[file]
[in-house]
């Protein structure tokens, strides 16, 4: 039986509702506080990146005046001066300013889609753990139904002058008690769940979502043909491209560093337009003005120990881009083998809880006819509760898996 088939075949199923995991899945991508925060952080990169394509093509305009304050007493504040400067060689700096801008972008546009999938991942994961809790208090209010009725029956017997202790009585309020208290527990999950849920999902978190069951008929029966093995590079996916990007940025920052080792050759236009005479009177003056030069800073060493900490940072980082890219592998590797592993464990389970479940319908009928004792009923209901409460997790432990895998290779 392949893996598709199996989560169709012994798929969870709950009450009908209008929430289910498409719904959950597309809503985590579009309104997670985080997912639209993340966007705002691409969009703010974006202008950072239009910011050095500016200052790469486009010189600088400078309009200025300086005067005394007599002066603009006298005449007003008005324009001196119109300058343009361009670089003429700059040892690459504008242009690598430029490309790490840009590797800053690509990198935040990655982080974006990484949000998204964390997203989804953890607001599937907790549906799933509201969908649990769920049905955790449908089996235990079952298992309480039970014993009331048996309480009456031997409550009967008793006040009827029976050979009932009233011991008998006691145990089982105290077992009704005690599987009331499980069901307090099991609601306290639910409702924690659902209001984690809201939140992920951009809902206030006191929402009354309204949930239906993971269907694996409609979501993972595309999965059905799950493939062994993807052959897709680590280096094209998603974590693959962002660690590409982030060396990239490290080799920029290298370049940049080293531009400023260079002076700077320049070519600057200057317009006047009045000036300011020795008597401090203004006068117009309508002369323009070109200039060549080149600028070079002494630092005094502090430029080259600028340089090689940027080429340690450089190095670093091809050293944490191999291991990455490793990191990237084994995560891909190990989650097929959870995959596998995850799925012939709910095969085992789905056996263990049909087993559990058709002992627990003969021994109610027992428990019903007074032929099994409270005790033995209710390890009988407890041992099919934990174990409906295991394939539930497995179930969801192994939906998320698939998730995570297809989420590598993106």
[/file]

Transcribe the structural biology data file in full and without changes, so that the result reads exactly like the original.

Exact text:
[in-house]
């Protein structure tokens, strides 16, 4: 039986509702506080990146005046001066300013889609753990139904002058008690769940979502043909491209560093337009003005120990881009083998809880006819509760898996 088939075949199923995991899945991508925060952080990169394509093509305009304050007493504040400067060689700096801008972008546009999938991942994961809790208090209010009725029956017997202790009585309020208290527990999950849920999902978190069951008929029966093995590079996916990007940025920052080792050759236009005479009177003056030069800073060493900490940072980082890219592998590797592993464990389970479940319908009928004792009923209901409460997790432990895998290779 392949893996598709199996989560169709012994798929969870709950009450009908209008929430289910498409719904959950597309809503985590579009309104997670985080997912639209993340966007705002691409969009703010974006202008950072239009910011050095500016200052790469486009010189600088400078309009200025300086005067005394007599002066603009006298005449007003008005324009001196119109300058343009361009670089003429700059040892690459504008242009690598430029490309790490840009590797800053690509990198935040990655982080974006990484949000998204964390997203989804953890607001599937907790549906799933509201969908649990769920049905955790449908089996235990079952298992309480039970014993009331048996309480009456031997409550009967008793006040009827029976050979009932009233011991008998006691145990089982105290077992009704005690599987009331499980069901307090099991609601306290639910409702924690659902209001984690809201939140992920951009809902206030006191929402009354309204949930239906993971269907694996409609979501993972595309999965059905799950493939062994993807052959897709680590280096094209998603974590693959962002660690590409982030060396990239490290080799920029290298370049940049080293531009400023260079002076700077320049070519600057200057317009006047009045000036300011020795008597401090203004006068117009309508002369323009070109200039060549080149600028070079002494630092005094502090430029080259600028340089090689940027080429340690450089190095670093091809050293944490191999291991990455490793990191990237084994995560891909190990989650097929959870995959596998995850799925012939709910095969085992789905056996263990049909087993559990058709002992627990003969021994109610027992428990019903007074032929099994409270005790033995209710390890009988407890041992099919934990174990409906295991394939539930497995179930969801192994939906998320698939998730995570297809989420590598993106």